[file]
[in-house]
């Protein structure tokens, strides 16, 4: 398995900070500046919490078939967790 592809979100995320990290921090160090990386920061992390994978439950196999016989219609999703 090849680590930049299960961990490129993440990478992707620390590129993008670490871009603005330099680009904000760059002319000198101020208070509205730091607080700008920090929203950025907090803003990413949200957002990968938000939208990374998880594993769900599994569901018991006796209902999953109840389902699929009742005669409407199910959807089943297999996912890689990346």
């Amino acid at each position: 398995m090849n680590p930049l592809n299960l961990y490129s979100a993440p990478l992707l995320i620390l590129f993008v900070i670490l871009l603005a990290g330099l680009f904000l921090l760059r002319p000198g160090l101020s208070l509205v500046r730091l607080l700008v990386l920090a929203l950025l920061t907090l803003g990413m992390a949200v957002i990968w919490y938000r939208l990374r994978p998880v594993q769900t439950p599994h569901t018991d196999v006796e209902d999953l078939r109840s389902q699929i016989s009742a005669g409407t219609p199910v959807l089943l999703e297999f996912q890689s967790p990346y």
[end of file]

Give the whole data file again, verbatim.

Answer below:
[in-house]
């Protein structure tokens, strides 16, 4: 398995900070500046919490078939967790 592809979100995320990290921090160090990386920061992390994978439950196999016989219609999703 090849680590930049299960961990490129993440990478992707620390590129993008670490871009603005330099680009904000760059002319000198101020208070509205730091607080700008920090929203950025907090803003990413949200957002990968938000939208990374998880594993769900599994569901018991006796209902999953109840389902699929009742005669409407199910959807089943297999996912890689990346």
């Amino acid at each position: 398995m090849n680590p930049l592809n299960l961990y490129s979100a993440p990478l992707l995320i620390l590129f993008v900070i670490l871009l603005a990290g330099l680009f904000l921090l760059r002319p000198g160090l101020s208070l509205v500046r730091l607080l700008v990386l920090a929203l950025l920061t907090l803003g990413m992390a949200v957002i990968w919490y938000r939208l990374r994978p998880v594993q769900t439950p599994h569901t018991d196999v006796e209902d999953l078939r109840s389902q699929i016989s009742a005669g409407t219609p199910v959807l089943l999703e297999f996912q890689s967790p990346y």